I really like porpoises. They are a kayak speciality, because the majority I see I have heard puffing first, a noise that would be drowned out by any sort of engine. There is no doubt they are hugely overlooked, because they are small (only four to five foot long), and they appear at the surface without a splash. Also they tend to go around in very small groups which makes them even easier to miss.

This year I have seen a total of 275 porpoises on 38 days. Down from last year ( 327 on 44 days) but I don’t get the impression there are any fewer around. If you paddle a couple of miles offshore almost anywhere around the coast of Devon and Cornwall in August, you will probably hear one puffing.

 

7. Micky the Harbour Seal

It is rare to see a Harbour Seal in Cornwall, and even more unusual (and probably unprecedented) to see a pup that has swum all the way from Holland and is still only five months old. Another success story for the seal rescue and rehabilitation centres.

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Micky the (Dutch) Harbour Seal

6. Beaver

A handful of  trips up an estuary through the patchy mist of dawn in July were rewarded with several encounters with Beavers. I had heard they were about, but I had no idea they were in this particular location, didn’t realise that they inhabited saltwater estuaries, and anyway didn’t think I would see one in daylight.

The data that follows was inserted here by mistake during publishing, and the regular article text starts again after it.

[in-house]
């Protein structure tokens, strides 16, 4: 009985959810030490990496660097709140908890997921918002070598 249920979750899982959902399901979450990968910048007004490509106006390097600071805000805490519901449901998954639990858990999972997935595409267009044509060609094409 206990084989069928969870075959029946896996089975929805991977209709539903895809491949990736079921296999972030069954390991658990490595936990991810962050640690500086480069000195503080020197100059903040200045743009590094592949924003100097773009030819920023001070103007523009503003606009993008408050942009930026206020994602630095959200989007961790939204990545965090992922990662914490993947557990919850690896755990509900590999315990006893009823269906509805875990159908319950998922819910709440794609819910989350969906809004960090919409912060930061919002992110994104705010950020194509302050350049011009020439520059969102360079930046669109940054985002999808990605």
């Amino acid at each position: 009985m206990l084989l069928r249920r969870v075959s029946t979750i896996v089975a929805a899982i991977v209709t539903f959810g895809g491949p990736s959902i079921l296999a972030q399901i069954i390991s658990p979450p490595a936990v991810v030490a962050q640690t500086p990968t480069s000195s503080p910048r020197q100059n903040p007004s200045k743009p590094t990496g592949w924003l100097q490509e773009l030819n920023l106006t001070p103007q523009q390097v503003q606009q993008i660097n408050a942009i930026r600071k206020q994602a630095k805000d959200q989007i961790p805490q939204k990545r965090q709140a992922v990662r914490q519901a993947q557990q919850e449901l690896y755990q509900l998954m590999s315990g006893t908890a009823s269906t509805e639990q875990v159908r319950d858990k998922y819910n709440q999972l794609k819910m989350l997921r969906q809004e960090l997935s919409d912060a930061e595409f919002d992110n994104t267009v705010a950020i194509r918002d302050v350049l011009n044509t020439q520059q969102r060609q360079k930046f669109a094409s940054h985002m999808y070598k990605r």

Another good example of the benefits of paddling along in complete silence (and early in the morning).

Five beaver sightings on three days.

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Beaver

 

5. Common Dolphin

My Common Dolphin year started off in grand style with a prolonged encounter with a pod of about twenty off Penzance. It was early January but the flat calm sea and warm sun made it feel, and look, like summer.

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Penzance dolphin

I will never ever get bored of seeing a dolphin from my kayak. In fact the excitement will never dip below the 100% level. Partly because it is so very difficult to do…..Common Dolphins don’t often come within sight of the shore so you’ve really got to be a long way out, and sea conditions suitable for this are infrequent even in the summer.

It’s a good news story for SW England and the efforts of the marine conservation groups that Common Dolphins seem to be increasing, no doubt because there are more fish around. This is reflected in my total for the year of 564 individuals on 23 days. (it’s actually probably a lot more than this but estimating the number of dolphins in an active and splashy pod is very difficult).This compares to 432 on 17 days last year, and 148 on 11 days in 2017.